On the cusp of the Arctic Circle lies an area rich in Swedish history, culture, art, and design.
Boden is a remarkable blend of history, modernity, religion, military might, tranquil nature, and edgy design. And it's just waiting for more people to discover it! This is our journey as we made our way north to Sweden's Arctic Circle.
With garrisons of horses at low demand in these modern times, this incredibly striking building is now home to equally striking art. Boden is famous in art circles for the "Boden School", a group of artists who flourished in the area in the 1950s and 1960s and their legacy lingers at Havremagasinet. Exhibits, which focus on local, Nordic, and international contemporary art, change frequently, but the schedule of guided tours is steady. The tours - included with the price of admission - are offered every Wednesday to Sunday at 1:00pm and I can highly recommend them. If you need time to digest all that you've seen, the gift shop has a nice little cafe that's perfect for mulling over artistic opinions with some Swedish fika (a coffee break with a yummy treat on the side).
The Church of Överluleå
Swedish law used to mandate compulsory church attendance and these charming tiny red cabins were built around remote churches in the harder-to-reach parishes such as Luleå in order to accommodate those who traveled from far distances to worship. The striking red color originated from a stain made from copper mineral run off. Some of these humble small cottages, most without indoor washrooms, are available to rent, while others are in private hands and still others are subject to heritage regulations. But regardless of status, they're all beautiful to look at and it makes for a pleasant excursion to walk around the grid of delightful wee homes.
Can we also all take a moment to appreciate the glorious vintage pink Cadillac? Our tour guide confirmed that it belongs to the village priest!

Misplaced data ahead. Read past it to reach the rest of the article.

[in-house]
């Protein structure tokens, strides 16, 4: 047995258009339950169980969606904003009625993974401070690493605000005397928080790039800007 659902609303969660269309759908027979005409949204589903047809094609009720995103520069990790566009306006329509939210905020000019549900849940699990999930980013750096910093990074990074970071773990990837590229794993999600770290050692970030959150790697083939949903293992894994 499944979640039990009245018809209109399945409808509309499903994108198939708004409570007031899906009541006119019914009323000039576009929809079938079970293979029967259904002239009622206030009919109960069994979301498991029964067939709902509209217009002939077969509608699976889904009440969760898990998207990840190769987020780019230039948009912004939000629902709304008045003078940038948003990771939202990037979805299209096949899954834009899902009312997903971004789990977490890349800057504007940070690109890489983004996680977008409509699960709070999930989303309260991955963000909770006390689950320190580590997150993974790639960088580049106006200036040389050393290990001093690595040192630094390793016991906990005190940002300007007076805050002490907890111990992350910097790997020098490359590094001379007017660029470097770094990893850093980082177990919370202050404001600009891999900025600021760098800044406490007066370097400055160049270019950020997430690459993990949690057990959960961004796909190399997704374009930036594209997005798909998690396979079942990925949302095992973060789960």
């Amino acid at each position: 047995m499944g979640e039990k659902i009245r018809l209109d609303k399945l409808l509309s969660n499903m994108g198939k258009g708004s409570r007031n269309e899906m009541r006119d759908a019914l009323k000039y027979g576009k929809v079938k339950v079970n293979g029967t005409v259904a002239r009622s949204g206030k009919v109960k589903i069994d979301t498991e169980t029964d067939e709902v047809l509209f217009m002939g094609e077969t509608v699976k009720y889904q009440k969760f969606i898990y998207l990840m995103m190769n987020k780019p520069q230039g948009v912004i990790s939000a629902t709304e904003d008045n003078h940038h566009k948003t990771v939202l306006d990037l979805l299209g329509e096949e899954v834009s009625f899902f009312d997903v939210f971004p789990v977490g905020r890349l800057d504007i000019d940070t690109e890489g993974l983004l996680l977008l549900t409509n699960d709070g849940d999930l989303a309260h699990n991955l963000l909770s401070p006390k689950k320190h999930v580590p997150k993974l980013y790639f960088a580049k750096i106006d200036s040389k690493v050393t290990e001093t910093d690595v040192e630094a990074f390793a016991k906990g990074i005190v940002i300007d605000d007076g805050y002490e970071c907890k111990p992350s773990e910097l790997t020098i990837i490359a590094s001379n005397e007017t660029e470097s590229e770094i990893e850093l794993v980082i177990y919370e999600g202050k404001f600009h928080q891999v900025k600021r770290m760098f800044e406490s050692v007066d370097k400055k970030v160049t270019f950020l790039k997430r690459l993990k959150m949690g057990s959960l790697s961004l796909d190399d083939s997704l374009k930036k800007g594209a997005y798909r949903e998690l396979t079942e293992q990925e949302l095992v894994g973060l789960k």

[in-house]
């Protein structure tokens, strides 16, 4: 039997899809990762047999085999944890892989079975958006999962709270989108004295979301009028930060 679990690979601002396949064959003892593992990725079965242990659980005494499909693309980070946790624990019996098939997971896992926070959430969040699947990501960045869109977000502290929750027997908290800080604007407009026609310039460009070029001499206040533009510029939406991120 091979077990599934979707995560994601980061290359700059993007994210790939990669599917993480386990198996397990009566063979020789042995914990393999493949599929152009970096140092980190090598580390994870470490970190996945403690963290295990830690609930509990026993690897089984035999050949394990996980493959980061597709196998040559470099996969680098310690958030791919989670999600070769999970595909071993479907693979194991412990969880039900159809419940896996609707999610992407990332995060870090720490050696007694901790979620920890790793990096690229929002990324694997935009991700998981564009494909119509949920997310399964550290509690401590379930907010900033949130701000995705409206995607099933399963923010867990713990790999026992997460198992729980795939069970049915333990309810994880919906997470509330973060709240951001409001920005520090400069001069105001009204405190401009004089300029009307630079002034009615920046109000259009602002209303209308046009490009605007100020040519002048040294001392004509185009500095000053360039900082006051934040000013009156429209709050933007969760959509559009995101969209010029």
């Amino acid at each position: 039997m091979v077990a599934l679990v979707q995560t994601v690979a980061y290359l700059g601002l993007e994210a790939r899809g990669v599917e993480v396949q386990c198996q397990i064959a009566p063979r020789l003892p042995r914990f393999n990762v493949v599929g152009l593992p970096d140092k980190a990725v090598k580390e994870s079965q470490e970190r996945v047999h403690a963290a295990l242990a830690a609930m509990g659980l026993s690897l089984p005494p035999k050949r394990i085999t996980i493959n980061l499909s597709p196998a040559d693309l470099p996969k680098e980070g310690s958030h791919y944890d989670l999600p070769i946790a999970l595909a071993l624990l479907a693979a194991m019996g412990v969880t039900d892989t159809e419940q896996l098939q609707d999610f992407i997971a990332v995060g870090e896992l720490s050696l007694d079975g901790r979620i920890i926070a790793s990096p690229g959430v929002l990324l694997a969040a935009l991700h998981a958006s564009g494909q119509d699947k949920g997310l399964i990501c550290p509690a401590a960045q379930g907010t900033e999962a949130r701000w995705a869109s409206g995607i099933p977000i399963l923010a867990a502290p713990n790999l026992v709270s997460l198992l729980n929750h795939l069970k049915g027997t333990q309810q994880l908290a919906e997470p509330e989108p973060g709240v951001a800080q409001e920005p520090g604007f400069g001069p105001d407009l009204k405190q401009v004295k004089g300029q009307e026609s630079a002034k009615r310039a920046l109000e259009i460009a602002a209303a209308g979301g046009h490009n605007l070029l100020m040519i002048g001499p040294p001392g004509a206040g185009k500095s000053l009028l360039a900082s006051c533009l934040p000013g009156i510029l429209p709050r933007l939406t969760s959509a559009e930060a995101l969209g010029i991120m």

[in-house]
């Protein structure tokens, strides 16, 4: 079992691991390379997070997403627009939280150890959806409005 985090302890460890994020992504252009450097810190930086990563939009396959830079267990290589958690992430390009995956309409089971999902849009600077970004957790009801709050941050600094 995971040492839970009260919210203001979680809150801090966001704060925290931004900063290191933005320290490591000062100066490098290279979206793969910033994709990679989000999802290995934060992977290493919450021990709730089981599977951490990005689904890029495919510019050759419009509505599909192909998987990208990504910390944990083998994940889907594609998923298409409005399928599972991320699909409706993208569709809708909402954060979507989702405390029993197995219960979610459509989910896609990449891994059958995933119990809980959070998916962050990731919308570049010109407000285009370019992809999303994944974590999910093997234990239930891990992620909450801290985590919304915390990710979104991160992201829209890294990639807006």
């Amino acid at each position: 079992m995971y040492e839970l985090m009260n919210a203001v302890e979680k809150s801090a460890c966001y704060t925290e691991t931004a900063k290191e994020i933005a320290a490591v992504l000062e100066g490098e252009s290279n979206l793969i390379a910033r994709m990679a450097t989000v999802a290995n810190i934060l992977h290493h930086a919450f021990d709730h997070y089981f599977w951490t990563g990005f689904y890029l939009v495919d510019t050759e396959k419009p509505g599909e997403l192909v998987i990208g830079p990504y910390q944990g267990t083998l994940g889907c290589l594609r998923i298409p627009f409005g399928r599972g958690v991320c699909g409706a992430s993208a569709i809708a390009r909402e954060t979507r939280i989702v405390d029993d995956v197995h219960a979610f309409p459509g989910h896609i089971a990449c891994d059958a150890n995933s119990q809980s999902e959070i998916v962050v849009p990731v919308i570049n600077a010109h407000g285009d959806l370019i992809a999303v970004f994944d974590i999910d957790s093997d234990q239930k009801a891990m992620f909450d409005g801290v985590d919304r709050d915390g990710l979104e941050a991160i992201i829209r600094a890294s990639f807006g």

The MirrorCube is just one of 7 incredible structures suspended from the trees. A floating cabin, a gigantic bird's nest, as well as a UFO comprise some of the neighboring tree houses that serve as ultra private hotel room retreats, complete with spectacular views, powder rooms, and sometimes even lounges and balcony spaces. The contrast between the unnatural structures and the unspoiled beauty of the area blend together perfectly. The MirrorCube disappears into the trees, while the Bird's Nest evokes organic coziness, and the Blue Cone (which is actually red!) reminds me of the unexpected splashes of red you always discover in nature, like the flash of a cardinal or woodpecker.
The site's other property, Britta's Pensionat, is much more down to earth in both design and prices. Decorated with mismatched odds and ends from the 1940s to 1970s, the rooms are more spacious and convenient, if decidedly less chic, than the small pods of The TreeHotel. To get the best of both worlds, guided tours of The TreeHotel are available for Pensionat guests.
Arctic Circle Gateway Center
A long list of programs and authentic Arctic cultural experiences are offered by the Arctic Circle Gateway but, given the changing nature of special events and the volunteer led schedule, it's smart to inquire ahead of time to make sure your desired experience will be available. Taking this small extra step was well worth it - this was one of my favourite places to explore in the area.
Crossing the Arctic Circle
Your transportation: The overnight train.
The train seems to bridge the gap between the inexpensive appeal of the bus and the greater comfort of a flight, provided you have a sleeping berth. Having never taken an overnight train in Europe, I was extremely excited for what I saw as a traveling rite of passage.
Unlike crossing the Arctic Circle, riding the overnight train is a bucket list experience I'm happy to do just the once. Remember what I said at the beginning about the journey and the destination being equally important? Admittedly, recollecting the train journey makes me think twice about that! On the plus side, the train was very fast, fairly clean, and I'm sure was a much better option than sitting upright on a bus all night. Some amenities seemed to go above and beyond, such as the very nice shower compartment with plenty of clean, fluffy towels.
On the downside, other services seemed to be completely lacking. We saw no attendant for the entirety of our trip and, fortunately, Ryan was able to figure out the tricky maneuver for transforming the bench seat into the bottom bunk (other friends weren't so lucky and basically slept on the bench seat itself). And, of course, I was horribly queasy with motion sickness the entire time. Let's just say I was thrilled to return to Stockholm by air!
Boden is beckoning
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Our trip to Boden was facilitated by the local tourism board and we thank them for their support.